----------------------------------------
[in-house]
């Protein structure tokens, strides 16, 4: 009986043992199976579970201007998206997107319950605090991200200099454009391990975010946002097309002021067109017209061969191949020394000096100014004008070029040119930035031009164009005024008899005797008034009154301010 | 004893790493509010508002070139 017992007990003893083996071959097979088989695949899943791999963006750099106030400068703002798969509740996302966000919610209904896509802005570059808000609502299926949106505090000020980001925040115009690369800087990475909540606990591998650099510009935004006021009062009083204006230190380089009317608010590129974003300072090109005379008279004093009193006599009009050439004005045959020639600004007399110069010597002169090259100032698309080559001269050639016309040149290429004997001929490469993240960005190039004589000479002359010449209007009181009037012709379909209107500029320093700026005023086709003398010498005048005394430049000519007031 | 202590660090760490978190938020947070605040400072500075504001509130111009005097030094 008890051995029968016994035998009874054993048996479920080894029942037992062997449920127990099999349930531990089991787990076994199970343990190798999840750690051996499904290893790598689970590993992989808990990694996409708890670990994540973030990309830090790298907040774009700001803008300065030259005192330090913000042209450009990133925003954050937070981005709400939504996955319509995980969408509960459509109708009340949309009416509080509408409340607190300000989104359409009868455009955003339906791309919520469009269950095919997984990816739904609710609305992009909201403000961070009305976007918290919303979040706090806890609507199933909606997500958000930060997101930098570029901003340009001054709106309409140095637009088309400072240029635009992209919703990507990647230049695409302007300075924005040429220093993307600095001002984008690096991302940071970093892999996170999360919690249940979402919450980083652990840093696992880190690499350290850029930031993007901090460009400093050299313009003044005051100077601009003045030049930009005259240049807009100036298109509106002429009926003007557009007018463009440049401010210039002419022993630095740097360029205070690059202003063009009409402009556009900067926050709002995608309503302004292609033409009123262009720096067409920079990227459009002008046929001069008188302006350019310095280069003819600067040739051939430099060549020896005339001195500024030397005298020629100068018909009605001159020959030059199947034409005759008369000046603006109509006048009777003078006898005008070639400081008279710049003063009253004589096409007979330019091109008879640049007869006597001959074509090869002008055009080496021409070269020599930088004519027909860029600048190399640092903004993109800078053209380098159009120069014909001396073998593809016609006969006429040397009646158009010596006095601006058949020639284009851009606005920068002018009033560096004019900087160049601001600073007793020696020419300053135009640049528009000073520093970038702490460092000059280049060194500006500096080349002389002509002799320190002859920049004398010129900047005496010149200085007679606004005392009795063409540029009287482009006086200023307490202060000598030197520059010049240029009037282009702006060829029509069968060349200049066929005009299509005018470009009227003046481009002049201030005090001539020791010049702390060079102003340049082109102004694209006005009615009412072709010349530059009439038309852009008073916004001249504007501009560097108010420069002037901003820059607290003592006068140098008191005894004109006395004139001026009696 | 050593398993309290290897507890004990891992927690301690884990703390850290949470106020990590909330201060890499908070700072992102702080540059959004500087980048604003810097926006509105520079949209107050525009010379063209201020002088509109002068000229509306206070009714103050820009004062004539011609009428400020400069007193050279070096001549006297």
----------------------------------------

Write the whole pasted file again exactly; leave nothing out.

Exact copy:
[in-house]
């Protein structure tokens, strides 16, 4: 009986043992199976579970201007998206997107319950605090991200200099454009391990975010946002097309002021067109017209061969191949020394000096100014004008070029040119930035031009164009005024008899005797008034009154301010 | 004893790493509010508002070139 017992007990003893083996071959097979088989695949899943791999963006750099106030400068703002798969509740996302966000919610209904896509802005570059808000609502299926949106505090000020980001925040115009690369800087990475909540606990591998650099510009935004006021009062009083204006230190380089009317608010590129974003300072090109005379008279004093009193006599009009050439004005045959020639600004007399110069010597002169090259100032698309080559001269050639016309040149290429004997001929490469993240960005190039004589000479002359010449209007009181009037012709379909209107500029320093700026005023086709003398010498005048005394430049000519007031 | 202590660090760490978190938020947070605040400072500075504001509130111009005097030094 008890051995029968016994035998009874054993048996479920080894029942037992062997449920127990099999349930531990089991787990076994199970343990190798999840750690051996499904290893790598689970590993992989808990990694996409708890670990994540973030990309830090790298907040774009700001803008300065030259005192330090913000042209450009990133925003954050937070981005709400939504996955319509995980969408509960459509109708009340949309009416509080509408409340607190300000989104359409009868455009955003339906791309919520469009269950095919997984990816739904609710609305992009909201403000961070009305976007918290919303979040706090806890609507199933909606997500958000930060997101930098570029901003340009001054709106309409140095637009088309400072240029635009992209919703990507990647230049695409302007300075924005040429220093993307600095001002984008690096991302940071970093892999996170999360919690249940979402919450980083652990840093696992880190690499350290850029930031993007901090460009400093050299313009003044005051100077601009003045030049930009005259240049807009100036298109509106002429009926003007557009007018463009440049401010210039002419022993630095740097360029205070690059202003063009009409402009556009900067926050709002995608309503302004292609033409009123262009720096067409920079990227459009002008046929001069008188302006350019310095280069003819600067040739051939430099060549020896005339001195500024030397005298020629100068018909009605001159020959030059199947034409005759008369000046603006109509006048009777003078006898005008070639400081008279710049003063009253004589096409007979330019091109008879640049007869006597001959074509090869002008055009080496021409070269020599930088004519027909860029600048190399640092903004993109800078053209380098159009120069014909001396073998593809016609006969006429040397009646158009010596006095601006058949020639284009851009606005920068002018009033560096004019900087160049601001600073007793020696020419300053135009640049528009000073520093970038702490460092000059280049060194500006500096080349002389002509002799320190002859920049004398010129900047005496010149200085007679606004005392009795063409540029009287482009006086200023307490202060000598030197520059010049240029009037282009702006060829029509069968060349200049066929005009299509005018470009009227003046481009002049201030005090001539020791010049702390060079102003340049082109102004694209006005009615009412072709010349530059009439038309852009008073916004001249504007501009560097108010420069002037901003820059607290003592006068140098008191005894004109006395004139001026009696 | 050593398993309290290897507890004990891992927690301690884990703390850290949470106020990590909330201060890499908070700072992102702080540059959004500087980048604003810097926006509105520079949209107050525009010379063209201020002088509109002068000229509306206070009714103050820009004062004539011609009428400020400069007193050279070096001549006297």